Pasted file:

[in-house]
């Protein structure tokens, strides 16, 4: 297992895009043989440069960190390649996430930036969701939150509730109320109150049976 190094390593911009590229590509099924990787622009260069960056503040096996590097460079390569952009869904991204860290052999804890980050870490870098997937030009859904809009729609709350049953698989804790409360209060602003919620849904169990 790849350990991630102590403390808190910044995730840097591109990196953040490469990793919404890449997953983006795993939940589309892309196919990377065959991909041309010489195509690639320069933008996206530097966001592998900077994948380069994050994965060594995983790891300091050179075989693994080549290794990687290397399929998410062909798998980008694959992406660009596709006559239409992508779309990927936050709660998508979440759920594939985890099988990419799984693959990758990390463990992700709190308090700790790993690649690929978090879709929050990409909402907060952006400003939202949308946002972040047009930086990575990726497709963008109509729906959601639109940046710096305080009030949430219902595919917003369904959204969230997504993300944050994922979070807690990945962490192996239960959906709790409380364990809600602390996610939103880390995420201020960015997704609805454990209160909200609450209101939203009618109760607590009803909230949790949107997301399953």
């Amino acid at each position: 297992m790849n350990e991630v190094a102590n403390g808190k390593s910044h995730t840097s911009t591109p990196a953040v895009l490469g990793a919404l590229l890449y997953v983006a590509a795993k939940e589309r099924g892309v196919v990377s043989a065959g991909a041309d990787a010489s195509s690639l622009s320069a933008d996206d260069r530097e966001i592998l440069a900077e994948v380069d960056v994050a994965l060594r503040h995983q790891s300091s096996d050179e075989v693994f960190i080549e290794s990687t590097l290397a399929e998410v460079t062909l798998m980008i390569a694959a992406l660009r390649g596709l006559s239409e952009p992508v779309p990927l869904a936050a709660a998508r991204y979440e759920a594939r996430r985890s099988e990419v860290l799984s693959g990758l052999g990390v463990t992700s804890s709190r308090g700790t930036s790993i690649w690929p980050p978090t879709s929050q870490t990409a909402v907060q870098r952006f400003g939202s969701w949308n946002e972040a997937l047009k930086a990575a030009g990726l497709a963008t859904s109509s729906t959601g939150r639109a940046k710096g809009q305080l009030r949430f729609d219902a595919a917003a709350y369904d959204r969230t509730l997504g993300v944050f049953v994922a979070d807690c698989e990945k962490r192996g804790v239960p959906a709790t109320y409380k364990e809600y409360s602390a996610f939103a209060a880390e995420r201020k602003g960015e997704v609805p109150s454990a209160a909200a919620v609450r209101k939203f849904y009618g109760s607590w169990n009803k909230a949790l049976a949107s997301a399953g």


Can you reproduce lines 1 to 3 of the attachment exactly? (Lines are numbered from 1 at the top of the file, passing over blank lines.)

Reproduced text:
[in-house]
């Protein structure tokens, strides 16, 4: 297992895009043989440069960190390649996430930036969701939150509730109320109150049976 190094390593911009590229590509099924990787622009260069960056503040096996590097460079390569952009869904991204860290052999804890980050870490870098997937030009859904809009729609709350049953698989804790409360209060602003919620849904169990 790849350990991630102590403390808190910044995730840097591109990196953040490469990793919404890449997953983006795993939940589309892309196919990377065959991909041309010489195509690639320069933008996206530097966001592998900077994948380069994050994965060594995983790891300091050179075989693994080549290794990687290397399929998410062909798998980008694959992406660009596709006559239409992508779309990927936050709660998508979440759920594939985890099988990419799984693959990758990390463990992700709190308090700790790993690649690929978090879709929050990409909402907060952006400003939202949308946002972040047009930086990575990726497709963008109509729906959601639109940046710096305080009030949430219902595919917003369904959204969230997504993300944050994922979070807690990945962490192996239960959906709790409380364990809600602390996610939103880390995420201020960015997704609805454990209160909200609450209101939203009618109760607590009803909230949790949107997301399953």
């Amino acid at each position: 297992m790849n350990e991630v190094a102590n403390g808190k390593s910044h995730t840097s911009t591109p990196a953040v895009l490469g990793a919404l590229l890449y997953v983006a590509a795993k939940e589309r099924g892309v196919v990377s043989a065959g991909a041309d990787a010489s195509s690639l622009s320069a933008d996206d260069r530097e966001i592998l440069a900077e994948v380069d960056v994050a994965l060594r503040h995983q790891s300091s096996d050179e075989v693994f960190i080549e290794s990687t590097l290397a399929e998410v460079t062909l798998m980008i390569a694959a992406l660009r390649g596709l006559s239409e952009p992508v779309p990927l869904a936050a709660a998508r991204y979440e759920a594939r996430r985890s099988e990419v860290l799984s693959g990758l052999g990390v463990t992700s804890s709190r308090g700790t930036s790993i690649w690929p980050p978090t879709s929050q870490t990409a909402v907060q870098r952006f400003g939202s969701w949308n946002e972040a997937l047009k930086a990575a030009g990726l497709a963008t859904s109509s729906t959601g939150r639109a940046k710096g809009q305080l009030r949430f729609d219902a595919a917003a709350y369904d959204r969230t509730l997504g993300v944050f049953v994922a979070d807690c698989e990945k962490r192996g804790v239960p959906a709790t109320y409380k364990e809600y409360s602390a996610f939103a209060a880390e995420r201020k602003g960015e997704v609805p109150s454990a209160a909200a919620v609450r209101k939203f849904y009618g109760s607590w169990n009803k909230a949790l049976a949107s997301a399953g």